Who would I fire of the two? No surprises for guessing it would be the manager. Why though? Because the manager was self deluded. He thought that he was being clear by giving Bob messages like “we’ve had feedback that you aren’t being enough of a leader” but not giving Bob any further information about how to be a leader. Or messages like “we need to put you on a development plan” with little explanation of why and even less explanation of how to improve. Or messages like “You have great technical skills but you need to work on your people skills” with zero guidance on how to develop those all important people skills.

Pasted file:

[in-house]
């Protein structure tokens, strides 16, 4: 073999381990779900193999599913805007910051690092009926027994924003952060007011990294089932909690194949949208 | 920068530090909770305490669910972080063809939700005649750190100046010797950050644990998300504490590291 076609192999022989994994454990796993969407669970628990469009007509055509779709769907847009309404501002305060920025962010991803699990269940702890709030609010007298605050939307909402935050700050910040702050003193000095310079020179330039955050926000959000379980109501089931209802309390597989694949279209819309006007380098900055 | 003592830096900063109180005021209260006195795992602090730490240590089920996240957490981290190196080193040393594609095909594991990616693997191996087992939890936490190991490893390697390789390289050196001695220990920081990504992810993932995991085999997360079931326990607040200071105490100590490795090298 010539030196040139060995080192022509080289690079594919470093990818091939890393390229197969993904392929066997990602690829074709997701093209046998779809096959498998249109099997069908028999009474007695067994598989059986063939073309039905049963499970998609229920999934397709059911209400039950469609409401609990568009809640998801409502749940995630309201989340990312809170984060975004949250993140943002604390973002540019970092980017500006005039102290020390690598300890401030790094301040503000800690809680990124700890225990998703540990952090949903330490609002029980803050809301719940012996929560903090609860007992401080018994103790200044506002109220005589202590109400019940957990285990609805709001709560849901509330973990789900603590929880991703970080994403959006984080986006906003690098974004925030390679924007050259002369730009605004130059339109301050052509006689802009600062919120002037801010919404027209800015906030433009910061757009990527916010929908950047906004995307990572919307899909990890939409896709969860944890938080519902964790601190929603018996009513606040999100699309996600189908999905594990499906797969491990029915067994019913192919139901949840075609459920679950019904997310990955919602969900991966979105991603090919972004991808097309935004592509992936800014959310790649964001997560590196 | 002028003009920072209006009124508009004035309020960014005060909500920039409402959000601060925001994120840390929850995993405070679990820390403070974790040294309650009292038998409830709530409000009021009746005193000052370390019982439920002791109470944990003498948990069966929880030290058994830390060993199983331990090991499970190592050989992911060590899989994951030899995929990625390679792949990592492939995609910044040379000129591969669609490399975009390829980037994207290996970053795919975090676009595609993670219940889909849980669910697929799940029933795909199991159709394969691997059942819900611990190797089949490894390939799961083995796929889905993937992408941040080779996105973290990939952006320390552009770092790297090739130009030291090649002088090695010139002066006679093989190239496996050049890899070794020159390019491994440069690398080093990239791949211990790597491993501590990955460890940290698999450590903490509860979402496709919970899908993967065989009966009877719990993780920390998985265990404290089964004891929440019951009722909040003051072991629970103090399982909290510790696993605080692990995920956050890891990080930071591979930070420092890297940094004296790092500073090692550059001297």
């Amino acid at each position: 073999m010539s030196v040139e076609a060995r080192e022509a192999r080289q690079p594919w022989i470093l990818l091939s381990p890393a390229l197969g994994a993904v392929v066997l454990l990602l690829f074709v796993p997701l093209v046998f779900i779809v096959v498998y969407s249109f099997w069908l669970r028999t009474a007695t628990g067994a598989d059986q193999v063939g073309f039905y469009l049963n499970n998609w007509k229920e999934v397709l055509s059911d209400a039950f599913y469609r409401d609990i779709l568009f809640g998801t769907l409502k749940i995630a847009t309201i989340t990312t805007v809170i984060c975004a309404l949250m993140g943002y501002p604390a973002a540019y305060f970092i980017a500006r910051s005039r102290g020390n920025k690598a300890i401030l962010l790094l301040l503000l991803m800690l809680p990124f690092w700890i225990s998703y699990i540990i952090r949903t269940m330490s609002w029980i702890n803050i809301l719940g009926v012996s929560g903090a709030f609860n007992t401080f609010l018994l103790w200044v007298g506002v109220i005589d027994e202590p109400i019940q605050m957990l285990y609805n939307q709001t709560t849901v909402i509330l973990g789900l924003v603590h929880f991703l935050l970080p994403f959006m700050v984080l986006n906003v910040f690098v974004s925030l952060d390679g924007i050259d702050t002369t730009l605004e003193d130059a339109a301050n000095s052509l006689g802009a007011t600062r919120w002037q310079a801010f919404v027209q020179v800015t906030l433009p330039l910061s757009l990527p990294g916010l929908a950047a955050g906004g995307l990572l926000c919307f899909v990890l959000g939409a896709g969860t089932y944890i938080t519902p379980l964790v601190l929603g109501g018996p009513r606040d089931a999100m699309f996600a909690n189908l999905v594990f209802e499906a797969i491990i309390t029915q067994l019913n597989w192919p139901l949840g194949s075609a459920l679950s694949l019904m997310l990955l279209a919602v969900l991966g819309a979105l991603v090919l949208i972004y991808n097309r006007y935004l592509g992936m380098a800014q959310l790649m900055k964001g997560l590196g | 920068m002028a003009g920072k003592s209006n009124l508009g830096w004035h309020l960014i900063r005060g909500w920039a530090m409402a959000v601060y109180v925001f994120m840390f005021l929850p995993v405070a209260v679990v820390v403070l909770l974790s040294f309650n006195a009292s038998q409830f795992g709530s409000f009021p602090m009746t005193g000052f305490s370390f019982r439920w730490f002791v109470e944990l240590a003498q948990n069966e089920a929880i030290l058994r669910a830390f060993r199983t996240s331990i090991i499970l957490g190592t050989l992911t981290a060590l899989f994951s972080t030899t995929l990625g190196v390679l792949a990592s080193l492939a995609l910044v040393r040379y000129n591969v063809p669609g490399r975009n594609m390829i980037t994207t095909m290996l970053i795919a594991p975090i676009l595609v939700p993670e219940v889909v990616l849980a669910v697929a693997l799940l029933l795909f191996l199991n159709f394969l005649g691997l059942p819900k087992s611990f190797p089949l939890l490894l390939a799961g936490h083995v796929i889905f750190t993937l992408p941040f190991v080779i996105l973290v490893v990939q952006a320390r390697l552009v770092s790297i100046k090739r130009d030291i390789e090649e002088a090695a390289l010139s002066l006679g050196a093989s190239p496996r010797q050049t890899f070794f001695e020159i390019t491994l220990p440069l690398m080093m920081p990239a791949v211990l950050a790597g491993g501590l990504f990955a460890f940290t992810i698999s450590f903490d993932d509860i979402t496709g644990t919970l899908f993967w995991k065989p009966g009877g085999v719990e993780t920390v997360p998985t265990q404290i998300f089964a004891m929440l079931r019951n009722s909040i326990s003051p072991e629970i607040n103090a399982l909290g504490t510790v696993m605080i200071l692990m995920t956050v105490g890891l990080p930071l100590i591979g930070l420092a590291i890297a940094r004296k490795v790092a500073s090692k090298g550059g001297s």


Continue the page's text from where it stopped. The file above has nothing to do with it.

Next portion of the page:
As a manager one of the key responsibilities you have is to be clear in no uncertain terms about your expectations of your team. If they’re not performing and you have clear evidence to support your judgement the conversation needs to be as pointed as saying “Bob I’ve had feedback you aren’t being enough of a leader. And here’s how I’m going to help. Here’s a plan we will work on together to help you improve. It is important you are able to do this otherwise I will have to consider putting you on a development plan or worse disciplining you.”

You have to have those conversations. You’re not a manager to make friends. You’re a manager to (drum roll) manage. You have to manage workloads, staff, departments, budgets, plans, deliverables, blah, blah, blah. And if you’re not having those conversations because you’re self deluded you deserve to be let go sooner than Bob or any other member of your team you think aren’t performing.

>I’m self-aware. Am I?